Despite online furor, NBC's Olympics ratings doing well

Rita Wieber, Jordyn Wieber, Matt Lauer, Ryan Lochte and Ileana Lochte, U.S. Olympic hopefuls attend NBC TODAY Show on May 8, 2012 in New York City.

Jeff Horwich: This morning, NBC and Twitter apologized to the journalist whose Twitter account was suspended after a tirade against NBC's coverage of the Olympic Games. Despite the furor over tape delay and spoiled surprises, for NBC's bottom line, the Games are turning out better than expected.

The network said today it's on track to break even on its Olympics coverage. The network had expected to take a loss. Marketplace's Amy Scott is here live. Hi Amy.

Amy Scott: Hi Jeff.

Horwich: So has this #NBCfail business been overstated or what?

Scott: Right, that is of course the hashtag or keyword that people are using on Twitter to complain about NBC's coverage. They say that the live streaming online has been unreliable, and of course it's only available to cable subscribers.

But I talked earlier with analyst Brad Adgate at Horizon Media, and he says if you step outside the whole social media echo chamber, people are still watching.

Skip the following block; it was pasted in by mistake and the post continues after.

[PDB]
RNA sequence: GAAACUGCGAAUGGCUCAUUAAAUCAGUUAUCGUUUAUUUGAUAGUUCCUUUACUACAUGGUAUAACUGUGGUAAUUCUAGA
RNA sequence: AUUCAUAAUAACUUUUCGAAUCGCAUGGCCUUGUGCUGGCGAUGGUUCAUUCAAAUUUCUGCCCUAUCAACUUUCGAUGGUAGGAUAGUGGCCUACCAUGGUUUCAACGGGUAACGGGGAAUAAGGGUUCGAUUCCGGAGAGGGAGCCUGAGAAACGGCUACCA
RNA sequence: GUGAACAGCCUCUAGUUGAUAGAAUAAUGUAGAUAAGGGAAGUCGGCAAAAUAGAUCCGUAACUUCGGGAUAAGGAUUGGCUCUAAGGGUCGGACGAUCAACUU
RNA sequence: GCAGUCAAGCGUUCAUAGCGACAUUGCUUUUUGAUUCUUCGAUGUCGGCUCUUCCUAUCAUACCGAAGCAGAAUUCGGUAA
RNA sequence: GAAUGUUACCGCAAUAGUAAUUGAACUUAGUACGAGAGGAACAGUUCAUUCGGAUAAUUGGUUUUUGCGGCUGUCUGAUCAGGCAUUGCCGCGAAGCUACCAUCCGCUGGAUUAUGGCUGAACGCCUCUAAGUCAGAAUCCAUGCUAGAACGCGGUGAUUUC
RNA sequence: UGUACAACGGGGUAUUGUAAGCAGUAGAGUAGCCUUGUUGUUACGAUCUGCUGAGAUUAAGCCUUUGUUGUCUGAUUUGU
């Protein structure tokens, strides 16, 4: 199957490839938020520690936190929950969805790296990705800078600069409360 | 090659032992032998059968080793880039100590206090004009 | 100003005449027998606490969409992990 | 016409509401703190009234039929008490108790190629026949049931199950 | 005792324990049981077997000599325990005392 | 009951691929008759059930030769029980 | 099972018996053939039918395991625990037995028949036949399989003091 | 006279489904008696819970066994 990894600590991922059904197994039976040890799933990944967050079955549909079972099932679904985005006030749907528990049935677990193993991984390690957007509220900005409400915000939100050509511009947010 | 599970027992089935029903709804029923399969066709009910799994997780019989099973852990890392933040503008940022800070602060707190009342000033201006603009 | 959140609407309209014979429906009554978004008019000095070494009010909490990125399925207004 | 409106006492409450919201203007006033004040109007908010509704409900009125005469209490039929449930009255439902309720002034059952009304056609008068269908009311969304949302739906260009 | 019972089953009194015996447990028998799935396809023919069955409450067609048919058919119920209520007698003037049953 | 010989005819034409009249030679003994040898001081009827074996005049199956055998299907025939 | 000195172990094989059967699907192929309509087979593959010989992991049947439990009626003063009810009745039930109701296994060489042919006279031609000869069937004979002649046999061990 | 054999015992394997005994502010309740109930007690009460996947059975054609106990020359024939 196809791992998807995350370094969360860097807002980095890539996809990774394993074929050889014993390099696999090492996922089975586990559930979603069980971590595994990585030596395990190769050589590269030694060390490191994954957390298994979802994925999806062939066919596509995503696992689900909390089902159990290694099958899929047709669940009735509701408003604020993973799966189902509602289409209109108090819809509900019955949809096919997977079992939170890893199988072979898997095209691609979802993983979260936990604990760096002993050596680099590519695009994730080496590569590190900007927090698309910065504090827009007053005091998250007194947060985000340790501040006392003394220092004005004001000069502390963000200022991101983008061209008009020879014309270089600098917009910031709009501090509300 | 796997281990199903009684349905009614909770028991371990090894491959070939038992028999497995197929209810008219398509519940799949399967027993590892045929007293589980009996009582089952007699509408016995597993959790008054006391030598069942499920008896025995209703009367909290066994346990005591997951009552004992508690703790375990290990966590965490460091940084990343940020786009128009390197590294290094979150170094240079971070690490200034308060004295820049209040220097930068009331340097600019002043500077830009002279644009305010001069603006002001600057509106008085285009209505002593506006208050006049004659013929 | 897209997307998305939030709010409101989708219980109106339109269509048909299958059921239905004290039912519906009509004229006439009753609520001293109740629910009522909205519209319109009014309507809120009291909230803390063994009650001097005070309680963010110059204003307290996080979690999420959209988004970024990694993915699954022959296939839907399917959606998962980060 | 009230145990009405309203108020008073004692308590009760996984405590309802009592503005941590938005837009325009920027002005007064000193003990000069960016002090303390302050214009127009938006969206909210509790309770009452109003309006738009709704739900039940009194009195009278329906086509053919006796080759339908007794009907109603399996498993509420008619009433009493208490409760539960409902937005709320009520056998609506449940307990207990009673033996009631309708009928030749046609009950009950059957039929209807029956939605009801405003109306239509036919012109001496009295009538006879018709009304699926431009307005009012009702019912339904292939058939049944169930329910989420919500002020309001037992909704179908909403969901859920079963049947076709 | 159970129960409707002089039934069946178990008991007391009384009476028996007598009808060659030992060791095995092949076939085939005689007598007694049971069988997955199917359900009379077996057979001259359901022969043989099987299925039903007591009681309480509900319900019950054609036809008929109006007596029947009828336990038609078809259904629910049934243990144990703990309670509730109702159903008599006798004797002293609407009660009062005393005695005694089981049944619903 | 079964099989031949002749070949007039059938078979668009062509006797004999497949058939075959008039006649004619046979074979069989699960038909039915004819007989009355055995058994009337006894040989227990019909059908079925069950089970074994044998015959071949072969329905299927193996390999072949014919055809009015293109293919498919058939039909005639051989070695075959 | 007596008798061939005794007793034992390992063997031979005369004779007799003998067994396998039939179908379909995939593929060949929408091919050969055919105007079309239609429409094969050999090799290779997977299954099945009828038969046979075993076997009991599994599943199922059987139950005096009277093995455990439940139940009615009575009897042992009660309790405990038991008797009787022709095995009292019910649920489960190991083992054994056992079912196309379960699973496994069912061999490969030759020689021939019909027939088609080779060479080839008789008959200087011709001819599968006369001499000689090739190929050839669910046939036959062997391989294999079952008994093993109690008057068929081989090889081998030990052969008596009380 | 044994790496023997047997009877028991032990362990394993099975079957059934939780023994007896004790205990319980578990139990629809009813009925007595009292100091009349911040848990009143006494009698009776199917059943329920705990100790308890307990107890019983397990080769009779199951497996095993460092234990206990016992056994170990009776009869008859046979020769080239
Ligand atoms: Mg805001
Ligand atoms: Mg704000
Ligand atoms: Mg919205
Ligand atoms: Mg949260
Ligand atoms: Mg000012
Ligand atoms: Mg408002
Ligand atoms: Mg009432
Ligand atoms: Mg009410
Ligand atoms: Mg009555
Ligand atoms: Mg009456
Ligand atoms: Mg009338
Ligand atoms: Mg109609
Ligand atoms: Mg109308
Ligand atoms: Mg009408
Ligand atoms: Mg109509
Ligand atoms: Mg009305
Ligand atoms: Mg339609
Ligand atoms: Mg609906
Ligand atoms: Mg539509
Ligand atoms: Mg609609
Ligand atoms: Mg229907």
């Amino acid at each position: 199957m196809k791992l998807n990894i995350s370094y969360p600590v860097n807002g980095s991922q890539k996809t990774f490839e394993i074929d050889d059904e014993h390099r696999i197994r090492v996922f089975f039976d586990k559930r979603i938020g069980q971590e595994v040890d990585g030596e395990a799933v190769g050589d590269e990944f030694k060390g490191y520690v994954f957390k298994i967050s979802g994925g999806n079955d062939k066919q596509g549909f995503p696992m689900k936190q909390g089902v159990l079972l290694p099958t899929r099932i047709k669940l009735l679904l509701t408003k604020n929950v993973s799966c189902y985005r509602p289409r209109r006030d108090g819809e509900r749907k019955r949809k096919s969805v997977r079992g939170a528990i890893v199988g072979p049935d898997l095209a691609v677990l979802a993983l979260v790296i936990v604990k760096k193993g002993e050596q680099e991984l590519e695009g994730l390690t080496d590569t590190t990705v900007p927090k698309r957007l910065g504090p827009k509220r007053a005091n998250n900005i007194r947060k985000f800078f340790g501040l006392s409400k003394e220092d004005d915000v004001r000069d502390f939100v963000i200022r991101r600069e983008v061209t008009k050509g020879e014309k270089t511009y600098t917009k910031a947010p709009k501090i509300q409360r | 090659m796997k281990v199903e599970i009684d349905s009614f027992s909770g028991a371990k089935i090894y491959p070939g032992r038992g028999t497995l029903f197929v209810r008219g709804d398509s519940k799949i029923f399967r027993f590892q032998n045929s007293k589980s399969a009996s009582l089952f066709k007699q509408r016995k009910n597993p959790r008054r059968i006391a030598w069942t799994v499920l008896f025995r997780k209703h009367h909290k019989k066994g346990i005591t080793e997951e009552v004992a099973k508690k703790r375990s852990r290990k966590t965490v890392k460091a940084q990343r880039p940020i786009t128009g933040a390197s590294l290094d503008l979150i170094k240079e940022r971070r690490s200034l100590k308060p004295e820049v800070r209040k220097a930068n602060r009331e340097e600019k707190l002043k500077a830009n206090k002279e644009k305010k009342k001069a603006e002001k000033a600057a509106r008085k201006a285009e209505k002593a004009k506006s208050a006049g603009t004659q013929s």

Scott Adgate: You know I think it's being magnified because of social media. Everyone has a bully pulpit now to express their thoughts and opinions. And clearly, you look at the numbers, and this strategy seems to be working for NBC.

And Adgate says those numbers are surprising. Ratings so far have been better than the 2008 Games in Beijing, when NBC did show some live events. The network says it sold more than a billion dollars in advertising, and that's a little more than it paid for the online and broadcast rights.

Horwich: So some of us are finding that despite our best efforts, it's basically impossible to avoid results during the day. Why do people still want to watch something that happened hours ago?

Scott: Well NBC promoted the Games for months in advance. There's also still a lot of drama -- the personal stories of some of the athletes. But Adgate says this is also sort of a slow time for other sports. And you know, the fact is, a lot of people still watch television at night, and this is what's on.

Horwich: Marketplace's Amy Scott, thanks.

Scott: You're welcome.

About the author

Amy Scott is Marketplace’s education correspondent covering the K-12 and higher education beats, as well as general business and economic stories.

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